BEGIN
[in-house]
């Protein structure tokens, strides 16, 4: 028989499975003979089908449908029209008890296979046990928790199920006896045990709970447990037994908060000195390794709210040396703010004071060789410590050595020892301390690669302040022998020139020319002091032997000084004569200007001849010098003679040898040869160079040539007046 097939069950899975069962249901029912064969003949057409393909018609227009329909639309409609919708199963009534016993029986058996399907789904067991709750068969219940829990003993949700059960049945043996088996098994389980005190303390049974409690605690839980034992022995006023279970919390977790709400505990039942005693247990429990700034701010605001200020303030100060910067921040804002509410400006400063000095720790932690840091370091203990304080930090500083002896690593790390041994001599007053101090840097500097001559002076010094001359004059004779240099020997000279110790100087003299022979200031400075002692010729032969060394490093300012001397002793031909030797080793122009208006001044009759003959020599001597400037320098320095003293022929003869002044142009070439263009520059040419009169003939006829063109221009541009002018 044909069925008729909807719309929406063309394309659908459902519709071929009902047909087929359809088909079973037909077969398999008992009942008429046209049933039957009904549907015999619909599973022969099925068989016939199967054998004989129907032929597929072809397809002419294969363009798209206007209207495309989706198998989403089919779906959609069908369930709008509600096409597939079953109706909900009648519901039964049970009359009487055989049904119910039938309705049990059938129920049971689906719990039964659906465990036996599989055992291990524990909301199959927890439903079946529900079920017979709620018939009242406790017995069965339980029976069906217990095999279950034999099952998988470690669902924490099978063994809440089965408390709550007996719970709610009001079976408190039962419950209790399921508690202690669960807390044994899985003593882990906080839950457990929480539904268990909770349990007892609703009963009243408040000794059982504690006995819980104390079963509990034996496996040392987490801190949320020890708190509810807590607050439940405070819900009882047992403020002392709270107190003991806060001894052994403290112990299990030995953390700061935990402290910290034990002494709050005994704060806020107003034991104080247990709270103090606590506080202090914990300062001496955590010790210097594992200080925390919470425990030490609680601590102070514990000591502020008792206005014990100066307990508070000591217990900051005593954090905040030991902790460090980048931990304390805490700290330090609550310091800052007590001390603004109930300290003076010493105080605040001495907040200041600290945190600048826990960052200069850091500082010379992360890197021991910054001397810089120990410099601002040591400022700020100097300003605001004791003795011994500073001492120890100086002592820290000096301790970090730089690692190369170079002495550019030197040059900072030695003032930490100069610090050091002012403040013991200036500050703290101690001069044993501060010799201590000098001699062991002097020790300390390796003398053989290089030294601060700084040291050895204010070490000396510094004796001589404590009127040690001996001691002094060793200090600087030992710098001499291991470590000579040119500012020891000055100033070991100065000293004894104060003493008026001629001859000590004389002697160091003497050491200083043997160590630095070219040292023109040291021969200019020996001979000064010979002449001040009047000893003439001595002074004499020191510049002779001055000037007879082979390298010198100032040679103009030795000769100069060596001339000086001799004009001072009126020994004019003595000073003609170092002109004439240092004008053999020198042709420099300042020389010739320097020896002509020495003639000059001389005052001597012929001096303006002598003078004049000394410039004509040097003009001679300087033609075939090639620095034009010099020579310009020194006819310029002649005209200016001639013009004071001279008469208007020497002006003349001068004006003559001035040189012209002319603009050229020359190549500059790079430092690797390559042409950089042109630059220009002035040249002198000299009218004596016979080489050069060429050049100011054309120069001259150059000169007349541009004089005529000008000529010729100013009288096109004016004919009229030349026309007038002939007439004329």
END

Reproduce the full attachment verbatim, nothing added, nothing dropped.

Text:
[in-house]
């Protein structure tokens, strides 16, 4: 028989499975003979089908449908029209008890296979046990928790199920006896045990709970447990037994908060000195390794709210040396703010004071060789410590050595020892301390690669302040022998020139020319002091032997000084004569200007001849010098003679040898040869160079040539007046 097939069950899975069962249901029912064969003949057409393909018609227009329909639309409609919708199963009534016993029986058996399907789904067991709750068969219940829990003993949700059960049945043996088996098994389980005190303390049974409690605690839980034992022995006023279970919390977790709400505990039942005693247990429990700034701010605001200020303030100060910067921040804002509410400006400063000095720790932690840091370091203990304080930090500083002896690593790390041994001599007053101090840097500097001559002076010094001359004059004779240099020997000279110790100087003299022979200031400075002692010729032969060394490093300012001397002793031909030797080793122009208006001044009759003959020599001597400037320098320095003293022929003869002044142009070439263009520059040419009169003939006829063109221009541009002018 044909069925008729909807719309929406063309394309659908459902519709071929009902047909087929359809088909079973037909077969398999008992009942008429046209049933039957009904549907015999619909599973022969099925068989016939199967054998004989129907032929597929072809397809002419294969363009798209206007209207495309989706198998989403089919779906959609069908369930709008509600096409597939079953109706909900009648519901039964049970009359009487055989049904119910039938309705049990059938129920049971689906719990039964659906465990036996599989055992291990524990909301199959927890439903079946529900079920017979709620018939009242406790017995069965339980029976069906217990095999279950034999099952998988470690669902924490099978063994809440089965408390709550007996719970709610009001079976408190039962419950209790399921508690202690669960807390044994899985003593882990906080839950457990929480539904268990909770349990007892609703009963009243408040000794059982504690006995819980104390079963509990034996496996040392987490801190949320020890708190509810807590607050439940405070819900009882047992403020002392709270107190003991806060001894052994403290112990299990030995953390700061935990402290910290034990002494709050005994704060806020107003034991104080247990709270103090606590506080202090914990300062001496955590010790210097594992200080925390919470425990030490609680601590102070514990000591502020008792206005014990100066307990508070000591217990900051005593954090905040030991902790460090980048931990304390805490700290330090609550310091800052007590001390603004109930300290003076010493105080605040001495907040200041600290945190600048826990960052200069850091500082010379992360890197021991910054001397810089120990410099601002040591400022700020100097300003605001004791003795011994500073001492120890100086002592820290000096301790970090730089690692190369170079002495550019030197040059900072030695003032930490100069610090050091002012403040013991200036500050703290101690001069044993501060010799201590000098001699062991002097020790300390390796003398053989290089030294601060700084040291050895204010070490000396510094004796001589404590009127040690001996001691002094060793200090600087030992710098001499291991470590000579040119500012020891000055100033070991100065000293004894104060003493008026001629001859000590004389002697160091003497050491200083043997160590630095070219040292023109040291021969200019020996001979000064010979002449001040009047000893003439001595002074004499020191510049002779001055000037007879082979390298010198100032040679103009030795000769100069060596001339000086001799004009001072009126020994004019003595000073003609170092002109004439240092004008053999020198042709420099300042020389010739320097020896002509020495003639000059001389005052001597012929001096303006002598003078004049000394410039004509040097003009001679300087033609075939090639620095034009010099020579310009020194006819310029002649005209200016001639013009004071001279008469208007020497002006003349001068004006003559001035040189012209002319603009050229020359190549500059790079430092690797390559042409950089042109630059220009002035040249002198000299009218004596016979080489050069060429050049100011054309120069001259150059000169007349541009004089005529000008000529010729100013009288096109004016004919009229030349026309007038002939007439004329």